Thursday, January 13, 2011

Death haunts Mexico reporters

Death haunts Mexico reporters

Ten journalists slain as drug cartels chill efforts to report unbiased news
Published: 12:00 a.m., Sunday, January 9, 2011

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  • MEXICO -- El Diario photojournalist Lucio Soria surveys the scene where a young man lies dying on the sidewalk near downtown Ciudad Juarez, Mexico, Saturday, Dec. 4, 2010. After a three-week low, that day saw 16 people murdered including four municipal police officers. Before the drug war, journalist in Ciudad Juarez scrambled for the exclusive story. Now, they communicate with each other through Nextel direct calls and cover spot news as a group. JERRY LARA/ (JERRY LARA)

CIUDAD JUAREZ, Mexico -- Always a dangerous place to be an aggressive reporter, Mexico in 2010 became a killing ground, with 10 reporters slain and several more reported missing.

"This year has been the worst in Mexico, as the self-censorship there has increased as dramatically as have the murders of journalists," said Ricardo Trotti of the Miami-based Inter American Press Association, or IAPA.

Since President Felipe Calderon took office in 2006, at least 35 Mexican journalists have disappeared or been killed, according to the New York City-based Committee to Protect Journalists, and none of the cases has been solved.

Many more journalists have been threatened, beaten or kidnapped. At least four are seeking political asylum in the United States, citing death threats.

Countless others, faced with the devil's choice of "plata o plomo" (silver or lead), simply have been silenced, choosing self-censorship over death. And there is nothing subtle about the proposition.

"I was picked up in 2004 by an armed group and spent an hour with them. They told me to stop publishing certain things, to stop writing about them, which is why the word Zeta has not appeared in our paper since then," said one Mexican editor who did not want to be identified, even by region.

"I think it is terrorism against society. And that's their goal. The press is a voice, and if they can silence it by intimidation, they can dominate society," he added.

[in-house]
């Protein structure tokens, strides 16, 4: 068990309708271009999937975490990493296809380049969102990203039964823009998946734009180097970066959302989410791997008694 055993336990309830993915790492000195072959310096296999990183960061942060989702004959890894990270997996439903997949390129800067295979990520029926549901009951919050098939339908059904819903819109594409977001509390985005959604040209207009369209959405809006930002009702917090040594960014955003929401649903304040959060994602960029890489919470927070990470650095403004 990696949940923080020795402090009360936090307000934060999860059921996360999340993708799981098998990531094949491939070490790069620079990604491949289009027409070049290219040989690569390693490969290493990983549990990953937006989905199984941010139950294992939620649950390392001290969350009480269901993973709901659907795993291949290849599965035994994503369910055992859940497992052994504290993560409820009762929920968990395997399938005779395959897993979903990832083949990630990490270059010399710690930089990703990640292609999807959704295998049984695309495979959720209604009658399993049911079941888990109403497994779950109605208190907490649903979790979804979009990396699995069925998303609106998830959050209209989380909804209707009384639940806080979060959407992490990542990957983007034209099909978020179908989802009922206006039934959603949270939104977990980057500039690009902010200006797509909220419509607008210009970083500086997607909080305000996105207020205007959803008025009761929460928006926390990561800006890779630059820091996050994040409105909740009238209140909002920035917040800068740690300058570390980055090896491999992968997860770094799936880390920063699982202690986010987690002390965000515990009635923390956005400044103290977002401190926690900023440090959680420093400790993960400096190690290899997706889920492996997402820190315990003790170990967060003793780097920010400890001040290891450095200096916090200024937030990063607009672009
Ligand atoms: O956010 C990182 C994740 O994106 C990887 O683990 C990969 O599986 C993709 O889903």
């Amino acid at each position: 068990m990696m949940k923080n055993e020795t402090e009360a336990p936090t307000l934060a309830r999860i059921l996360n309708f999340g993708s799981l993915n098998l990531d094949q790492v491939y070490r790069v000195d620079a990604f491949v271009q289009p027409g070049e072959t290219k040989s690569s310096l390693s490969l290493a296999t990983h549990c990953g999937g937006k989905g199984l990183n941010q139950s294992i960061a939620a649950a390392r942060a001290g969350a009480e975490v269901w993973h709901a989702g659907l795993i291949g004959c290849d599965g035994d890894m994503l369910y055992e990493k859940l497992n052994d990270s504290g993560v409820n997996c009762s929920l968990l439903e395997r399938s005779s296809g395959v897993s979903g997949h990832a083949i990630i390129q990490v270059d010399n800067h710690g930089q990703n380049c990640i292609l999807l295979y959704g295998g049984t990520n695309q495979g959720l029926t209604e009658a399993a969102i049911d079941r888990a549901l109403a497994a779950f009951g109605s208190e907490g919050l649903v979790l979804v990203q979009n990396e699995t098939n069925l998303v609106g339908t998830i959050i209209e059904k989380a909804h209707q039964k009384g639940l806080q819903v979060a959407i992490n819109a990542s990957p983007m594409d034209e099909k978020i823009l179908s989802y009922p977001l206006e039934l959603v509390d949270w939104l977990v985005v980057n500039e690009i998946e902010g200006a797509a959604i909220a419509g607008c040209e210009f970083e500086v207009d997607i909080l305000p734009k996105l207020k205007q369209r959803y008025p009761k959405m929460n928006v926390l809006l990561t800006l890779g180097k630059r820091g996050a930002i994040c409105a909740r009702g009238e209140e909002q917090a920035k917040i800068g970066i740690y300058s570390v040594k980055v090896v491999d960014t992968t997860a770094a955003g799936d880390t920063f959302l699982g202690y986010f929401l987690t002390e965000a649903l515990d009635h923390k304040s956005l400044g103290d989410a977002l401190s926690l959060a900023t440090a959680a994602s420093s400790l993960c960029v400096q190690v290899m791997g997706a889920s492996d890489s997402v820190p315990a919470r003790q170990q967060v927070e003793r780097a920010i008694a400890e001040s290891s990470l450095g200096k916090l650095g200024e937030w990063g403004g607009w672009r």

One result is the withering of reliable local reporting about narco violence in vast areas of the country, undermining an already fragile Mexican democracy and leaving many citizens distrustful of the press and forced to look elsewhere for information.

"There is a loss of prestige and credibility with the public because they think we are sellouts. In many occasions it is true, but not in all cases. They don't understand the danger," said a journalist from Reynosa.

In March, after the violent split between the Zetas and Gulf Cartel in Tamaulipas, attacks on journalists in Reynosa escalated. Foreign and national reporters were chased out of town. One local reporter was beaten to death, and a half-dozen others were kidnapped, with several never reappearing.

As the Mexican drug cartels rapidly morph into broad-based criminal organizations that seek to control everything -- including the police and government -- in territories they dominate, the press dynamic has changed.

In parts of Tamaulipas state, the mafias are the de facto operating bosses, dictating what is published and using the papers as propaganda outlets.

In mid-October, for example, the afternoon paper La Tarde in Nuevo Laredo published gruesome photos of a decapitated woman on the explicit orders of the Zetas, according to an informed source.

The murdered woman allegedly had complained to authorities about one of the Zeta leaders, and she quickly became a very public example of what happens to those who speak out.

The narcos also encourage critical reporting of the military and suppress whatever they don't want aired.

This creates surreal situations in some locales where violent and spectacular events are exploding in the streets, but are not reported by the local media.

The violence has caused some American media outlets to stop covering Mexico.

Other journalists, including longtime Mexico reporter Alfredo Corchado of the Dallas Morning News, are taking extraordinary security measures.

"For too long we've tried telling ourselves that as foreign correspondents we're afforded a measure of protection. We're fooling ourselves," he said at a panel discussion this fall.

The silencing of the regional Mexican media has created vast "black holes," according to a recent study by Fundacion MEPI, an independent investigative entity based in Monterrey, Mexico.

"We're saying close to half the country is suffering news blackouts or under-reporting of any stories related to the drug violence, and it could be greater," said Ana Arana, director of the project.

When the Mexican military killed Gulf Cartel leader Antonio Ezequiel Cardenas, better known as "Tony Tormenta," in a spectacular shootout Nov. 5 in Matamoros, it was front-page news everywhere but in Matamoros itself.

None of the four large Matamoros dailies even mentioned Cardenas, much less told their long-oppressed readers that the local crime boss was dead.

And in Matamoros, where at least five journalists have been killed since 1986, this was neither a mystery nor a surprise.

One Matamoros journalist described the climate of pressure and fear for their safety in which reporters there work.

After talking with an American reporter, the Mexican said wistfully: "Yours is a beautiful world in which to be a journalist. You can tell things how they are, without the fear that something will happen to you or your family. It is a world I don't know."

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